EG: Extra Dry is the third part of the trilogy Fra Cervello e Movimento, of which the first two parts (Bianco and Rosso) are solos. In Extra Dry a second dancer is added. Yet we did not see this as a duet, but as a solo for two. This is strongly linked to the idea of profane versus sacred. On the one hand the dancers searched in their movement for stability, anchoring with the earth and on the other hand for a way to transcend one’s own body to a physical and spiritual encounter with the other. This way of synchronizing with each other has always played a role in the work. We are firmly convinced that the sacred lies in the body itself. We are profane beings and at the same time the sacred is contained in the mysterious workings and beauty of the body.
PS: In our dance language we often speak of ‘not knowing’ as the most important factor. In the moment of not knowing, everything falls silent for a moment. Herein lies the ultimate holiness in which the body surrenders itself to the moment. In addition, the sacred is also in the inner structure of the work. The ritualistic aspect manifests itself through repetition and surrender.
In Blasphemy you draw inspiration from both the Charleston and the Pizicca. Why these very specific dance movements?
PS: We like to lock other ‘familiar’ styles into our performances, if only to cause a clash. For us, The Charleston is a ‘Back to the future’; the 1920’s as a prelude to a renewed energy in the dance of a century later. The same ‘feet off the floor’ drift we see in the Pizicca that eventually turns into ecstasy.
EG: The perseverance in both dances intrigues us. The dislocated limbs, the submission to the rhythm, the joy and the drama. The Charleston has something of controlled wildness. You surrender – and at the same time you construct the rhythm. The Pizzica is a dance from my native region, Puglia. Pizzica means spider bite. When someone was bitten, he had to get rid of the poison as quickly as possible by dancing wildly. It’s still danced a lot at the village festivals during the summer. The dance is a liberation from death and is so closely related to the theme of Blasphemy Rhapsody.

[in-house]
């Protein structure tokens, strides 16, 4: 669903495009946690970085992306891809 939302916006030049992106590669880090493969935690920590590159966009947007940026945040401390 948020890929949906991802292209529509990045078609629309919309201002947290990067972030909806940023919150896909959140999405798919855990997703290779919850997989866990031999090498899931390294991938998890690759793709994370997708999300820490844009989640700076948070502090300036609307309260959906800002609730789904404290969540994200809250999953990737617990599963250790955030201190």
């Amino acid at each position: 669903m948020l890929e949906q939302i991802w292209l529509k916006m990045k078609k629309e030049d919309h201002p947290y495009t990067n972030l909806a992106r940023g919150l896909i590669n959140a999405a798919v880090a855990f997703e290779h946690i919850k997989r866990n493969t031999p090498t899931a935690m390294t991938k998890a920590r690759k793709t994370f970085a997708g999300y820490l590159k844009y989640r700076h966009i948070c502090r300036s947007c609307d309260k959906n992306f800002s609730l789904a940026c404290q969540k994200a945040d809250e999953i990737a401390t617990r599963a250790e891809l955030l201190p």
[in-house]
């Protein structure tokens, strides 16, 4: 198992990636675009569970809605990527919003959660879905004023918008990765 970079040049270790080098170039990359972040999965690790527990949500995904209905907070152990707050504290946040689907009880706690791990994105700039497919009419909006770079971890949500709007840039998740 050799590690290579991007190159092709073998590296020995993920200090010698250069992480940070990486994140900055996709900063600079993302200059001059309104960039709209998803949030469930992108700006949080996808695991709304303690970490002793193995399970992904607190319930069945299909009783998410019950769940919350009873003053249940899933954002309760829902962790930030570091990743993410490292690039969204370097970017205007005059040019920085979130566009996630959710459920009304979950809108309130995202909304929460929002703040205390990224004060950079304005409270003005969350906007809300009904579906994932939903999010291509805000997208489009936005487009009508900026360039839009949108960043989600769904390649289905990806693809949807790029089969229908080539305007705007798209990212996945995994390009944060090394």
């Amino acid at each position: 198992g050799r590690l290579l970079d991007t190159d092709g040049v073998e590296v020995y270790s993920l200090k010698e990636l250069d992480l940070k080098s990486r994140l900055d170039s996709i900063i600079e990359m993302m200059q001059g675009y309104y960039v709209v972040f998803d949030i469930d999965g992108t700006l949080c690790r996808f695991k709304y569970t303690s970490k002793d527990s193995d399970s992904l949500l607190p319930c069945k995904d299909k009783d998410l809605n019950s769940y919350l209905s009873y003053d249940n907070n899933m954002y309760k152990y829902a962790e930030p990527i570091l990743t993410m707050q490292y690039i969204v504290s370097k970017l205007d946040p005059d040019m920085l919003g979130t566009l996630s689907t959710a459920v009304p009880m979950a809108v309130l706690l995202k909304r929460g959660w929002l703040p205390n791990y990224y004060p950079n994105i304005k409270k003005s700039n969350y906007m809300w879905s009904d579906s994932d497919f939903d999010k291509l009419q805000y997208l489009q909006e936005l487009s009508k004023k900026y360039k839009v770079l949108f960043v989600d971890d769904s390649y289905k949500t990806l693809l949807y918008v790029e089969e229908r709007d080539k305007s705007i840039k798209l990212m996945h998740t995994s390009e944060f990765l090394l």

Is there an idea already for music?
PS: We are inspired by Le Sacre du printems by Stravinsky. But it will not be heard in its entirety. This time it is mainly the theme of the piece that moves us. The ritual, the sacred combined with Nijinsky’s earthly choreography. The premiere caused quite a stir in 1913. Blasphemy!
EG: We combine Pop songs, folk, rap and banda (southern Italian fanfares) for the time being…
The creative process was drastically disrupted by current events. How did you and the dancers experience this?
EG: we dealt with it very pragmatically and adapted to the conditions. The dancers thought about the themes from home and, based on our input, created solos that were undoubtedly influenced by the small spaces in which they found themselves. Pieter and I had to work from a feeling of absence. We didn’t have the dancers with us in the studio. With those absent, immaterial bodies, we had to create something. It forces you to constantly assume. If… then this… It’s a new, challenging way of working and redefining our relationship to the moving body. Same for the dancers. They were taken out of their comfort zone and left more to themselves. In that sense you could even say that they were more involved in the concretion of a production than during other creative processes.
PC: The hardest thing is to ‘live in the now’ because nobody knows how long the situation will last. That causes unrest. On the contrary, we want to start from the mobility of life in every circumstance. There is no such thing as ‘on hold’. It is precisely this ‘not knowing’ that offers opportunities and creates space. The constant act of ‘assuming’ what Emio is talking about, is about creating something, redesigning space. In that sense it also fits in with the work we make. We like to pretend that this is the working method we have chosen for Blasphemy.